The more than 447,000 hectare region roughly covers the expanse between the Arthur and Pieman rivers – and encompasses a broad array of diverse landscape features and outstanding natural and cultural values. Scientists, environment groups, and Australian politicians have identified and recognised the Tarkine’s unique world heritage values and their need for protection. We need YOUR HELP to ensure that the Tarkine is looked after into the future. To find out about conservation issues in the Tarkine, click here.
To find out more about the Tarkine’s values, please click on the relevant section for more information about what makes the Tarkine such an extraordinary wild place.
Whilst there are a number of reserves in the Tarkine that provide the Tarkine with some level of conservation protection – there are still many serious threats to the Tarkine’s natural values and future. Even though the Tarkine has well recognised international significance, less than 5% of the Tarkine is properly protected as a National Park.
Magnificient parts of the Tarkine’s forests are threatened by destructive logging practices, illegal 4wd use is damaging Aboriginal middens and dune systems, and proposals to establish new mines threaten the Tarkine’s long-term future. Read on for more information.
THE TARKINE: A TREASURE
The Tarkine is a priceless treasure. It is home for numerous unique species, amonst which it is the last population of the Tasmanian Devil (Sarcophilus harrisii). This marsupial is at the verge of extinction because of a fatal disease (Devil Facial Tumour Disease, DFTD).
The DFTD has decimated up to 80% of the Tasmanian Devil in the last decade. Thus, it is urgent to save the Tarkine so that this marvelous mammal and other species can have a home and survive to keep enriching Earth´s Biodiversity.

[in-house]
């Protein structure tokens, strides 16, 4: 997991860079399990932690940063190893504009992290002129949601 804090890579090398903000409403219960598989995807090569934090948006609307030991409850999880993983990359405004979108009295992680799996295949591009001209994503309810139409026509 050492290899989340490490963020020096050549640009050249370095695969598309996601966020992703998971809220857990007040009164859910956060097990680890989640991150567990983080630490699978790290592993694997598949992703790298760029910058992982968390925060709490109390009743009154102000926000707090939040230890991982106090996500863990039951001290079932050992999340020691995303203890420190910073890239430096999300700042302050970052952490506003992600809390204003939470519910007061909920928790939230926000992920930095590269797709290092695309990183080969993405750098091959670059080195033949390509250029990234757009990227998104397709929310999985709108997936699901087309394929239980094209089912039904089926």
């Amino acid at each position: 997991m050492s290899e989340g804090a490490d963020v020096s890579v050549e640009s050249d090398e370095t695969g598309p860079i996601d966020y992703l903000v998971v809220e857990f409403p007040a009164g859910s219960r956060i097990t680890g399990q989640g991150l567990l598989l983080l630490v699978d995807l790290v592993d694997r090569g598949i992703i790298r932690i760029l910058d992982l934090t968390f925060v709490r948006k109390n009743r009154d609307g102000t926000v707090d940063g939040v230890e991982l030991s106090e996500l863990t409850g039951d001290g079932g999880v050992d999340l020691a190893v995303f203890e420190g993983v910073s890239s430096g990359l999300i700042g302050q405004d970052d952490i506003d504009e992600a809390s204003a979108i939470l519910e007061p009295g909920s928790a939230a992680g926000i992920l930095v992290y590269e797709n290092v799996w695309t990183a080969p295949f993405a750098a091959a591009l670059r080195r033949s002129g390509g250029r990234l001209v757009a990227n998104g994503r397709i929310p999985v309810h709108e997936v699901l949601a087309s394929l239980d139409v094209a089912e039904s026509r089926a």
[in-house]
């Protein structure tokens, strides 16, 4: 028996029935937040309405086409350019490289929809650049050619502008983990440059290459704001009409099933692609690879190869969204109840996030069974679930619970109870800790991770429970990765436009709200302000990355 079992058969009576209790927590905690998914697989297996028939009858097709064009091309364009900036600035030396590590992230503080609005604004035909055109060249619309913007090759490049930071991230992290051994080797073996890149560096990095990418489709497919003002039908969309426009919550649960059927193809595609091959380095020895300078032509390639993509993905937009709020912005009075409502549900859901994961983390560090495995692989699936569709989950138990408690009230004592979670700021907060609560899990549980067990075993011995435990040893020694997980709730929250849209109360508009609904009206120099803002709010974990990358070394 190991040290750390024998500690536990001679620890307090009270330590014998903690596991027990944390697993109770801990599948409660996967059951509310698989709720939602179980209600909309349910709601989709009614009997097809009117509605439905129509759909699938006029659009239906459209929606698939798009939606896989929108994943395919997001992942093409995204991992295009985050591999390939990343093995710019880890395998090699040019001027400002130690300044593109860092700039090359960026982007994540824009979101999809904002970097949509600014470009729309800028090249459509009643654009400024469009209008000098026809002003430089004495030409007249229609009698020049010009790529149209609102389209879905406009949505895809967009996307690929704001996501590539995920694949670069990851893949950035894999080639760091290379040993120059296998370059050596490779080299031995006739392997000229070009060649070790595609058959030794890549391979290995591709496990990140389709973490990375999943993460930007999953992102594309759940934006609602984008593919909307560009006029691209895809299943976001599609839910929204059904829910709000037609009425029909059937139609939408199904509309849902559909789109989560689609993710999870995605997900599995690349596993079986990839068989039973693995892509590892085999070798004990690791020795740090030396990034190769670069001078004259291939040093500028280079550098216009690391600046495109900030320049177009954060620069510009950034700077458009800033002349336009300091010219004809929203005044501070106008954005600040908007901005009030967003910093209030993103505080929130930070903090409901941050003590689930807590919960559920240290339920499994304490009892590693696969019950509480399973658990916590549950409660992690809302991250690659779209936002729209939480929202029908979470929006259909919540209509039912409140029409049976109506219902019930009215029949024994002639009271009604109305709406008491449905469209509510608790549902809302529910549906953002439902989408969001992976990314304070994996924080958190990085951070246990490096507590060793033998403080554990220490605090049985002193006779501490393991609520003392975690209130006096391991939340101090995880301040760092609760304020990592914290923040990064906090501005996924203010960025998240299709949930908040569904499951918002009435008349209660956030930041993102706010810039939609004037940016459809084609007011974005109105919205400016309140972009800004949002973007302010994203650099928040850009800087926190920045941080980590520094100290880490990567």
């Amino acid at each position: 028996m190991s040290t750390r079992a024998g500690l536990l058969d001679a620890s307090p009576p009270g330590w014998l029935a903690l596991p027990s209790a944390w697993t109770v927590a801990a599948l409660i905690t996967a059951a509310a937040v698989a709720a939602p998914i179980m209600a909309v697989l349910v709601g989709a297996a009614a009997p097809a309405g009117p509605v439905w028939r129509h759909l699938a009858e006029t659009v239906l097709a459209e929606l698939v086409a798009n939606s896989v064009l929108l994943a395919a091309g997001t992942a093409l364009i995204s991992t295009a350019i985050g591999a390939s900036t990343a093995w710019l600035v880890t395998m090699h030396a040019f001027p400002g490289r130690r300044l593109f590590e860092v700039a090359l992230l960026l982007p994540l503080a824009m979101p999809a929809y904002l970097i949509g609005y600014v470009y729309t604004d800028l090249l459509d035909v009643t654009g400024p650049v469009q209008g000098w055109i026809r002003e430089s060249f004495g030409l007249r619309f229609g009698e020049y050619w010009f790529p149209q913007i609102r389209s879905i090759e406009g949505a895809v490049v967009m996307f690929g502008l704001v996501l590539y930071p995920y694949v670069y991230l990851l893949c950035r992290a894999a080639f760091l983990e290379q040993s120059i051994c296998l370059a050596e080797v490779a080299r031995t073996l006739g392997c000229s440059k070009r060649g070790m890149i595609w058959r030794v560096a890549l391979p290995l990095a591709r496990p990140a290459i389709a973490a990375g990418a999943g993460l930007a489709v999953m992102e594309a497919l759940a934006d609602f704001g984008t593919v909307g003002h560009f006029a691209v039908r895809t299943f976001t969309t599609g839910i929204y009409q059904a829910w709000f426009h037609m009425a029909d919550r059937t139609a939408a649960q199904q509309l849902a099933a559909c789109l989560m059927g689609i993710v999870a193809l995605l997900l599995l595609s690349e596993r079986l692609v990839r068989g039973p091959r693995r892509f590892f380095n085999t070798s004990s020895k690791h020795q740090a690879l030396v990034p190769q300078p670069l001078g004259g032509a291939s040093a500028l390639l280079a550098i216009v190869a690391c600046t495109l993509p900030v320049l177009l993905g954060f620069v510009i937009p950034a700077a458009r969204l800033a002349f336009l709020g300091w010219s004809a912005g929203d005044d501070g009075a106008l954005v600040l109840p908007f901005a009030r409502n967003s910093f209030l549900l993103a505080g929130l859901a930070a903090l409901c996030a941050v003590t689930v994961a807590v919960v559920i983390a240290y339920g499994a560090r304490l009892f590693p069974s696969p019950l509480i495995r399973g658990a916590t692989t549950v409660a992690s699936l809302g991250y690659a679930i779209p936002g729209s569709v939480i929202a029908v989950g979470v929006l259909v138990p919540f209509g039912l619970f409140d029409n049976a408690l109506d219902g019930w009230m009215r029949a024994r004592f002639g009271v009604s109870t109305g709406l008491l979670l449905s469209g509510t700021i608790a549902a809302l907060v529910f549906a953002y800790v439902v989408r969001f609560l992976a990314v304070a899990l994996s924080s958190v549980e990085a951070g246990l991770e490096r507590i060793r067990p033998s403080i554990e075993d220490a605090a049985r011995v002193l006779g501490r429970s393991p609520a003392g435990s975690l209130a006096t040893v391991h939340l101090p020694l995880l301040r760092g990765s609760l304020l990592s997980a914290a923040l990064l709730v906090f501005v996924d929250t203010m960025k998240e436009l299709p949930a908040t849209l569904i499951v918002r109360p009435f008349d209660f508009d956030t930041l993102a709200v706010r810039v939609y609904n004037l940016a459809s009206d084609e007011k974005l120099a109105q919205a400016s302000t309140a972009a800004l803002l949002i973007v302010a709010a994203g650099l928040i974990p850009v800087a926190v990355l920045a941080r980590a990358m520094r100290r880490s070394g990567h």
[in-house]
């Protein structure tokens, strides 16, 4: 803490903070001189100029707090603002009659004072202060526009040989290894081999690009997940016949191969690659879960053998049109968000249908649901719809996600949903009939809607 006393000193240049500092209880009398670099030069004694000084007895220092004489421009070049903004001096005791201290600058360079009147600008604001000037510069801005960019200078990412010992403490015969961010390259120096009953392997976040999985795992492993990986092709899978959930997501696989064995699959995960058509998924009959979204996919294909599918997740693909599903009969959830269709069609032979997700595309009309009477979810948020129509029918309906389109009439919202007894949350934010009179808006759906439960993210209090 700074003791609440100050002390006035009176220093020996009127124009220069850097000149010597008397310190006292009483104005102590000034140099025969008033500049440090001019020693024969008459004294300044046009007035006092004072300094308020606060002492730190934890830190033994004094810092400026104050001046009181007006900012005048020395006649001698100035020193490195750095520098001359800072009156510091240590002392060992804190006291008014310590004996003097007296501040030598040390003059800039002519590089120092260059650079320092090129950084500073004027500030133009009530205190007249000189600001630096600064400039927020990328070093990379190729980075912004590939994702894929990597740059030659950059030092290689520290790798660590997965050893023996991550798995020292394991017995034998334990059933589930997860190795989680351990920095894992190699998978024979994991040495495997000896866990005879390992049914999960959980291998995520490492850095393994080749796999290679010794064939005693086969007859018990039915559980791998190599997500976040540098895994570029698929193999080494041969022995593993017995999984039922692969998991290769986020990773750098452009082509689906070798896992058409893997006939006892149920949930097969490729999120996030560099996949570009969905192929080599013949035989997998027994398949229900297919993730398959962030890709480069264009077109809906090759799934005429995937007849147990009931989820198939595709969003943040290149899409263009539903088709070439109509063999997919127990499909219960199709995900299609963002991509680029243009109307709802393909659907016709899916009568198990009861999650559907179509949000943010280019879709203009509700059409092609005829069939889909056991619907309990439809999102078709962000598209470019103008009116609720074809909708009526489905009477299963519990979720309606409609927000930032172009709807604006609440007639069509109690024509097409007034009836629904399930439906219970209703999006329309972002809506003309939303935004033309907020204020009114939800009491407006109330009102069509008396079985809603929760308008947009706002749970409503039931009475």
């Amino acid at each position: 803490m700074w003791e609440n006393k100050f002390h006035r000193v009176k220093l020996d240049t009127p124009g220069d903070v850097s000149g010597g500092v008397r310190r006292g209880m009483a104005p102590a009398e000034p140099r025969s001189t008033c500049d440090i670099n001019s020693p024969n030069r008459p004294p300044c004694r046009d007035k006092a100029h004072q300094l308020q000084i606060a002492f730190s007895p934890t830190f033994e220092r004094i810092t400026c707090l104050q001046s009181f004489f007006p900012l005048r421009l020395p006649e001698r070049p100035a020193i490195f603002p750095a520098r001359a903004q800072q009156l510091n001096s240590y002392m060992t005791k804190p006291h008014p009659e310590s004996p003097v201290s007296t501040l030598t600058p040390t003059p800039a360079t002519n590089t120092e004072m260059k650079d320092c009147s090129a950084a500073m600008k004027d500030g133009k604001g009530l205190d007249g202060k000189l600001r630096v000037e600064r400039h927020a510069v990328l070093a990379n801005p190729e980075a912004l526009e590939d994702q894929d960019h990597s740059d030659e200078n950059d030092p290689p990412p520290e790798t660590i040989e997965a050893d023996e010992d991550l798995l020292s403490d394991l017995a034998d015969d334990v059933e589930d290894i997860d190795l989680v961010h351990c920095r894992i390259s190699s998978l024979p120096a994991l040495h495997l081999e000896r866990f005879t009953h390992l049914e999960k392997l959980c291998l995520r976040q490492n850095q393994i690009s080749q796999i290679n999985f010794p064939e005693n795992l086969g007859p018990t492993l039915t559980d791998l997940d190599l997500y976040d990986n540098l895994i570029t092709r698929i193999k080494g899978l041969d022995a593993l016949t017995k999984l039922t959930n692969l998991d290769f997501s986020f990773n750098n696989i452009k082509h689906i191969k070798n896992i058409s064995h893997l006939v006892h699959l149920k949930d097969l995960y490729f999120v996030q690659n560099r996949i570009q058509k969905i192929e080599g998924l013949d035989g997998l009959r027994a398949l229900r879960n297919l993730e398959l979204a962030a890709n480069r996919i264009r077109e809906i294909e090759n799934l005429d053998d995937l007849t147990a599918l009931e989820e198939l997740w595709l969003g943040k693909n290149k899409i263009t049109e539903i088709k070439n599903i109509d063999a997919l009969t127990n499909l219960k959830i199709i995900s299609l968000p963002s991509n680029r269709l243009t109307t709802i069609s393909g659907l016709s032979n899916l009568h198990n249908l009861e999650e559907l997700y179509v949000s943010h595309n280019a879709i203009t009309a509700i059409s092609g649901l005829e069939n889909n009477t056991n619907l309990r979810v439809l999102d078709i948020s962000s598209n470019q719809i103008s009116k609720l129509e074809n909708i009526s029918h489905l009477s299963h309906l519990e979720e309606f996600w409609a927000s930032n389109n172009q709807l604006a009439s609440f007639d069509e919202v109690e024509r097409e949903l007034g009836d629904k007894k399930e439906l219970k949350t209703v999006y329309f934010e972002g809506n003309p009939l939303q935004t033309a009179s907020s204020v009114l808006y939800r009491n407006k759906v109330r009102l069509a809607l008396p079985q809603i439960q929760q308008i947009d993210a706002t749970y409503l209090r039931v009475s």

Here is a sample of the mammal treasures found in the Tarkine:
There are 24 species of native land mammals found in the Tarkine, more than two thirds of Tasmania’s entire native mammal species – and more than found in other protected areas in Tasmania such as the Upper Henty and the Gordon River. The Tarkine’s native mammal species include the platypus, echidna, six marsupial carnivores, the common wombat, two species of bandicoot, five possums and gliders, three macropods, four species of rat and mice and one bat species.
Tasmania’s three largest predators in order of decreasing size, are the Tasmanian Devil, the Spotted-tailed Quoll, and the Eastern Quoll – and the presence of all of these top predators in the Tarkine is a sign of a healthy ecosystem.
Currently there is an epidemic of viral cancer in populations of Tasmanian Devil, which have decimated populations of Devil across other parts of the state, particularly in Eastern Tasmania. This Devil Facial Tumour Disease has been so devastating that it threatens the entire species’ existence. However, populations of the Tasmanian Devil in the Tarkine continue to be healthy and unaffected by the disease, and the Tarkine is becoming an increasingly vital refuge. Listed as vulnerable nationally, the Spotted-tailed Quoll requires extensive areas of relatively undisturbed wet forest and suitable prey for its survival, and Tasmania is the global stronghold of the Spotted-tailed Quoll, with the wet forests of the Arthur River catchment core habitat. The smaller Eastern Quoll is relatively scarce in the Tarkine. The Tarkine also provides important habitat and is home for a number of other mammals, such as the Swamp Antechinus, Dusky Antechinus, White-footed Dunnart, long-tailed mouse, Ringtail possum, Pigmy Possum, Long-nosed potoroo, and two species of bandicoot.
The Tarkine’s size, naturalness and habitat diversity make it an outstanding refuge with the ability to maintain evolutionary and ecological processes and species diversity. It is an outstanding and fragile storehouse for many of Tasmania’s unique and threatened plants and animals
WHAT CAN YOU DO TO SAVE IT?
Please visit the Tarkine National Coalition. Click HERE
To defend the Tarkine, please click HERE